The Parliamentary Joint Committee on Intelligence and Security (PJCIS) has recommended for the Bill that would provide government with step-in powers whenever an organisation suffers from a cyber attack to be swiftly passed.
“The committee received compelling evidence that the complexity and frequency of cyber attacks on critical infrastructure is increasing globally. Australia is not immune and there is clear recognition from government and industry that we need to do more to protect our nation against sophisticated cyber threats, particularly against our critical infrastructure,” committee chair Senator James Paterson said.
The Bill in question, the Security Legislation Amendment (Critical Infrastructure) Bill 2020, as currently drafted seeks to provide government with powers to step in and provide “assistance” to entities in response to significant cyber attacks on Australian systems, create enhanced cybersecurity obligations for those entities most important to the nations, and introduce sector-specific positive security obligations (PSO) for critical infrastructure entities.
The PJCIS noted in an advisory report [PDF], however, that only portions of the Bill that focus on government assistance mechanisms and mandatory notification requirements should be passed, with the “less urgent” aspects of the Bill to be introduced under a second, separate Bill following further consultation.
The PJCIS believes this two-step approach would enable the quick passage of laws to counter looming threats against Australia’s critical infrastructure, while giving businesses and government additional time to co-design a regulatory framework that provide long-term security for the country’s critical infrastructure.
Along with this main recommendation, the advisory provided other recommendations detailing how the Bill should be split.
The powers that the PJCIS wants to see passed immediately are the government assistance mechanisms, colloquially termed as “last resort” powers, which entail giving government powers to direct an entity to gather information, undertake an action, or authorise the Australian Signals Directorate (ASD) to intervene against cyber attacks. This also includes the proposal for software to be installed that the Department of Home Affairs claims would aid providers in dealing with threats.
It also wants one of the PSOs in the current Bill, which seeks to require organisations to formally notify government if they experienced a cyber attack, to be immediately passed.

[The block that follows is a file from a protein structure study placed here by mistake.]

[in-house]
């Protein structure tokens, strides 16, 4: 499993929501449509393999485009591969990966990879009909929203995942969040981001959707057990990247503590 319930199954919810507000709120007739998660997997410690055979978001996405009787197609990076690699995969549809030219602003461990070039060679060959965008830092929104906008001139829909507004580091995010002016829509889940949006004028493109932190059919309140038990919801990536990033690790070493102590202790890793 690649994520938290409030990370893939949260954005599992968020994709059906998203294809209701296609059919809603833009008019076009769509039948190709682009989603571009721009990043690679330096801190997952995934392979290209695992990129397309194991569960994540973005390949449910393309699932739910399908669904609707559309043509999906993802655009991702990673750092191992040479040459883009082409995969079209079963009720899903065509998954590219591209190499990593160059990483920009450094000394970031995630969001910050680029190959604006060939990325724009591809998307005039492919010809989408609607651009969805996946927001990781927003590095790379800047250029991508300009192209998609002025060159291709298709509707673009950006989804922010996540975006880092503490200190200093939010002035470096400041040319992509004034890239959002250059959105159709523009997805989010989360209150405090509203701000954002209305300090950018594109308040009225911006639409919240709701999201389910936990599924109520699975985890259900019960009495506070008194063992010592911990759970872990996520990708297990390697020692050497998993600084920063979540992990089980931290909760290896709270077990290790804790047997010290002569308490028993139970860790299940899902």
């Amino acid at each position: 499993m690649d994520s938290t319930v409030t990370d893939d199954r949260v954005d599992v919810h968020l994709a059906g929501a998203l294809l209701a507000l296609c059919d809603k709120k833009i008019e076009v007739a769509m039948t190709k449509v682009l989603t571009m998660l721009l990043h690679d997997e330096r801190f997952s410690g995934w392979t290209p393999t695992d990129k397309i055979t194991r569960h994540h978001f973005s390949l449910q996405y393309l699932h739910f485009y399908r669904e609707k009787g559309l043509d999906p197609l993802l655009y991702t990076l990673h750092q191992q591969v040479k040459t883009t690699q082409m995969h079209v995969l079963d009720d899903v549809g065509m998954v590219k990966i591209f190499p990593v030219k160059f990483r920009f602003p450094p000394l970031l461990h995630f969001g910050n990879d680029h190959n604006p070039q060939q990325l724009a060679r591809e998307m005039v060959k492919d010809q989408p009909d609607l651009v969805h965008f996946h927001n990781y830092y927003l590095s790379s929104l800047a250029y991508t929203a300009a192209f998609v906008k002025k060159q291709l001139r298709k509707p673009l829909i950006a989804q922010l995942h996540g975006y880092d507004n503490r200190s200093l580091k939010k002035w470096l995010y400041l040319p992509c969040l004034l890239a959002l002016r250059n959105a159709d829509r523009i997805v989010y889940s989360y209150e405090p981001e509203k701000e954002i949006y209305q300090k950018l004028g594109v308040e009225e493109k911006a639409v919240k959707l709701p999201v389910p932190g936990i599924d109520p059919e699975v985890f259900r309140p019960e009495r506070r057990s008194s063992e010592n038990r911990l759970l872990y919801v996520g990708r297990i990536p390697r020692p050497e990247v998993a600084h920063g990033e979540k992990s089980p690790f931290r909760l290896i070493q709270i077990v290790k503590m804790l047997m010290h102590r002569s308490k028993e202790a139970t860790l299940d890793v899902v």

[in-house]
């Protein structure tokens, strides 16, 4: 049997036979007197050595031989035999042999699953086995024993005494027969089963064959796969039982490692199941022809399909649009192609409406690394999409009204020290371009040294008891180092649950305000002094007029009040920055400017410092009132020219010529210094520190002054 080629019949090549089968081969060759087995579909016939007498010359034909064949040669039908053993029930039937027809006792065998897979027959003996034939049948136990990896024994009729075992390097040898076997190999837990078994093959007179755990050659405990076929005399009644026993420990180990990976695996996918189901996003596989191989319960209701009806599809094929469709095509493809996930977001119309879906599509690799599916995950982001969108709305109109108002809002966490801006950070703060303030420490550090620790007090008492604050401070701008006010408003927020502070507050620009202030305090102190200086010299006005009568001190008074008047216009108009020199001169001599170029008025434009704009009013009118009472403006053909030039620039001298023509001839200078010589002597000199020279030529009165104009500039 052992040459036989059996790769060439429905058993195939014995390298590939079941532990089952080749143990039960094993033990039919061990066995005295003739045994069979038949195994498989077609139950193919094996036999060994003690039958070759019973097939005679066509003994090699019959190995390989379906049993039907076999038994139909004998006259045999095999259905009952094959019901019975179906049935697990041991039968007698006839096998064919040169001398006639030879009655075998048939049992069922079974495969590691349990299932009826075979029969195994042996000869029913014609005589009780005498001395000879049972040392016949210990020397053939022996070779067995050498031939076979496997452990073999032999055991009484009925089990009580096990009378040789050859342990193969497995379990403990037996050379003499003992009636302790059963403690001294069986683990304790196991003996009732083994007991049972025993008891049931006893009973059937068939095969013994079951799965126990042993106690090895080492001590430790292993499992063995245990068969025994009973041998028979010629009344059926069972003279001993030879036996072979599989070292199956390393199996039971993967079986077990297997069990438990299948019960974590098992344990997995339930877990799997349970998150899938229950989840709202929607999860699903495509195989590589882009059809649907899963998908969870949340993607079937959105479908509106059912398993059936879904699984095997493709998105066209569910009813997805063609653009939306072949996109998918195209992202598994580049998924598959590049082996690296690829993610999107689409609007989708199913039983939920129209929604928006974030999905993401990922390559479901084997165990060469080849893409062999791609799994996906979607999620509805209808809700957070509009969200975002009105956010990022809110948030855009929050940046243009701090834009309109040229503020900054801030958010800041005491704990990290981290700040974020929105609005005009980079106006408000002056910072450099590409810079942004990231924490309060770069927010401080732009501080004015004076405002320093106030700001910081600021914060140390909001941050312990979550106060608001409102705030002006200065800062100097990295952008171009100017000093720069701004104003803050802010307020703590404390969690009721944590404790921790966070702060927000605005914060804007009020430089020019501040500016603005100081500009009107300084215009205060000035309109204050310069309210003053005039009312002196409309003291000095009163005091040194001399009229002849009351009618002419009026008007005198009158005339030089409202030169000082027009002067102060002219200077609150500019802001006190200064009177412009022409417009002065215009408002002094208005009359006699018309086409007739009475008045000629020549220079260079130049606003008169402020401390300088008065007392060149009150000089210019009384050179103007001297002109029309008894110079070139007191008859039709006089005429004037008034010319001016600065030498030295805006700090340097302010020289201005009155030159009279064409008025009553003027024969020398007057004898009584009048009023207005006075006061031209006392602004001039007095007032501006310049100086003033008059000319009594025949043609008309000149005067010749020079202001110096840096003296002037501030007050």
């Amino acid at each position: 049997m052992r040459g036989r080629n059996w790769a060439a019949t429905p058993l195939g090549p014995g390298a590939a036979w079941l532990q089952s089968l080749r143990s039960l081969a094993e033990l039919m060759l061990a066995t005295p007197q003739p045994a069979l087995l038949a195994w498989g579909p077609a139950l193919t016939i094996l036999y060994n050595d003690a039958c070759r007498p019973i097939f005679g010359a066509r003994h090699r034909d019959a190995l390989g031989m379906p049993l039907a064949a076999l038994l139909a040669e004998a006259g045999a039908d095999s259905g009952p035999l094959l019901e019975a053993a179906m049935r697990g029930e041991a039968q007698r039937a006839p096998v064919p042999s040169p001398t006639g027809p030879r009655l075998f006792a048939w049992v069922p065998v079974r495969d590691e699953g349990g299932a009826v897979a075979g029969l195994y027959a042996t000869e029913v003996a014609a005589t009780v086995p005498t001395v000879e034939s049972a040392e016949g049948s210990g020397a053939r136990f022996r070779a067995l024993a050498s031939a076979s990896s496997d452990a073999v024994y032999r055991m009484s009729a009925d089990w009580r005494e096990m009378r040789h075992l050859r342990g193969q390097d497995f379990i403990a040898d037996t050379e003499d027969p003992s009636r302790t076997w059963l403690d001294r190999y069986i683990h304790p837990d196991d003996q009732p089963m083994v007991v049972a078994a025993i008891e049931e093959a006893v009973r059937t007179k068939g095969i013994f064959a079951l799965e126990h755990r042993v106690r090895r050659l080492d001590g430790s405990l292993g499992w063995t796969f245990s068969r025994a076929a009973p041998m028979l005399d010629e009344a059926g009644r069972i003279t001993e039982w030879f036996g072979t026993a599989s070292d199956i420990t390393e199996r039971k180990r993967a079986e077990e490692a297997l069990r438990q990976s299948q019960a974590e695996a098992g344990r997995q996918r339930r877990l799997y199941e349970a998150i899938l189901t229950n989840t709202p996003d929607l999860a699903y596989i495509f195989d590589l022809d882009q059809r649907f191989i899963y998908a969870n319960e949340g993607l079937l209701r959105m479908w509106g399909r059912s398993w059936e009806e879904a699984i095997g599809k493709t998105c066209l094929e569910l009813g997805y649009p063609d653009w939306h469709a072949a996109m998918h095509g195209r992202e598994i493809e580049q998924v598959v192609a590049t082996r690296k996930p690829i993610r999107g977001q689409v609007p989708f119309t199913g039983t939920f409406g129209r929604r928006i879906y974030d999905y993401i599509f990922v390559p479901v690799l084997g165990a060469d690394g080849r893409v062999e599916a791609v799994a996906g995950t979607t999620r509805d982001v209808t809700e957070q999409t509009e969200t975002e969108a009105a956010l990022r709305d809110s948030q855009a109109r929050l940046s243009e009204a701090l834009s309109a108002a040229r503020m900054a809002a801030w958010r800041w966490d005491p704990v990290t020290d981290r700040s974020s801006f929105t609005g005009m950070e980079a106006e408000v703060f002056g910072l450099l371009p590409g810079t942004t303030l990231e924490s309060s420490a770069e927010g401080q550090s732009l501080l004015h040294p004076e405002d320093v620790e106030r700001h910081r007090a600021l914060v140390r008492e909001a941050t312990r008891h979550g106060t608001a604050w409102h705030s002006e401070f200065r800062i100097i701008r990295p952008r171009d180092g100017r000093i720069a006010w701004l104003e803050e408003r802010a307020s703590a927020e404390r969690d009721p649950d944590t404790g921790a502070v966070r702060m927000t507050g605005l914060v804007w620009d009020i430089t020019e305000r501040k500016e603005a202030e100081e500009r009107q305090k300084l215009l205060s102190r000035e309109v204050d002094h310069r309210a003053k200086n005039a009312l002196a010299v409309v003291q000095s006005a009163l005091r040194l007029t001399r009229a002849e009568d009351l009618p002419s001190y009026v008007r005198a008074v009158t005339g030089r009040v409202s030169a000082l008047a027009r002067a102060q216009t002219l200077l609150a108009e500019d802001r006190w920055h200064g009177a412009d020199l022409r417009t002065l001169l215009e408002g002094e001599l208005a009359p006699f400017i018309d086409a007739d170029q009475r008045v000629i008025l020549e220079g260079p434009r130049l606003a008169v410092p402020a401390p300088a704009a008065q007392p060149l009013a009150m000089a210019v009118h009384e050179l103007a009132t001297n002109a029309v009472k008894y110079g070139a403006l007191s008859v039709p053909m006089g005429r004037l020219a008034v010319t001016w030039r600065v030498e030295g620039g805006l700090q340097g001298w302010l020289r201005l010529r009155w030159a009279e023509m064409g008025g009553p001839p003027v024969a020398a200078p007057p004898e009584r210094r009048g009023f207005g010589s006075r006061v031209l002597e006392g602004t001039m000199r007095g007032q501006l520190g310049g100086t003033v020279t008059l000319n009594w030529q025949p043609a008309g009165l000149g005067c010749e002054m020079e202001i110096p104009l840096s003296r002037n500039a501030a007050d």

While the PJCIS supports the introduction of the “last resort” powers, tech giants operating in Australia, such as Amazon Web Services, Cisco, Microsoft, and Salesforce, have all taken issue with them, saying more clarity is needed regarding how and when those powers can be exercised.
Meanwhile, Google believes the assistance mechanisms would only provide more problems.
“I do not believe that there is a situation where installing ASD software on our networks or our systems, especially in the heat of an incident, is actually going to cause anything except more problems, and it’s not going to help the solution and it’s not going to help the problem at hand,” Google threat analysis group director Shane Huntley said in July.
“The committee acknowledges that affected entities will still have reservations with the enablement of the assistance measures, especially within the technology sector. However, the committee recognises that the potential threat faced to critical infrastructure assets is too great to stall introduction of these essential measures for any longer,” the committee wrote in response to those concerns.
Among the less urgent powers that the PJCIS would like to see introduced in a later Bill are the enhanced cybersecurity obligations and remaining PSOs in the current Bill. These PSOs are adopting and maintaining an all-hazards critical infrastructure risk management program, and providing ownership and operational information to the Register of Critical Infrastructure Asset.
The PJCIS said this second Bill should be drafted through consultation with industry.
Since the Bill’s introduction into Parliament at the end of last year, the Department of Home Affairs has repeatedlyrequested for it to be rushed through, saying the sector-specific rules could be nutted out later.
MORE ON THE BILL
- Home Affairs asks for a rush on Critical Infrastructure Bill to allow ASD to act lawfully
- Critical infrastructure Bill has a government ‘step in’ powers labelling problem
- Tech giants say government cyber assistance would simply cause more problems
- Tech giants not convinced Australia’s critical infrastructure Bill is currently fit for purpose
- Logistics and utilities providers agree to help from ASD in the event of a cyber incident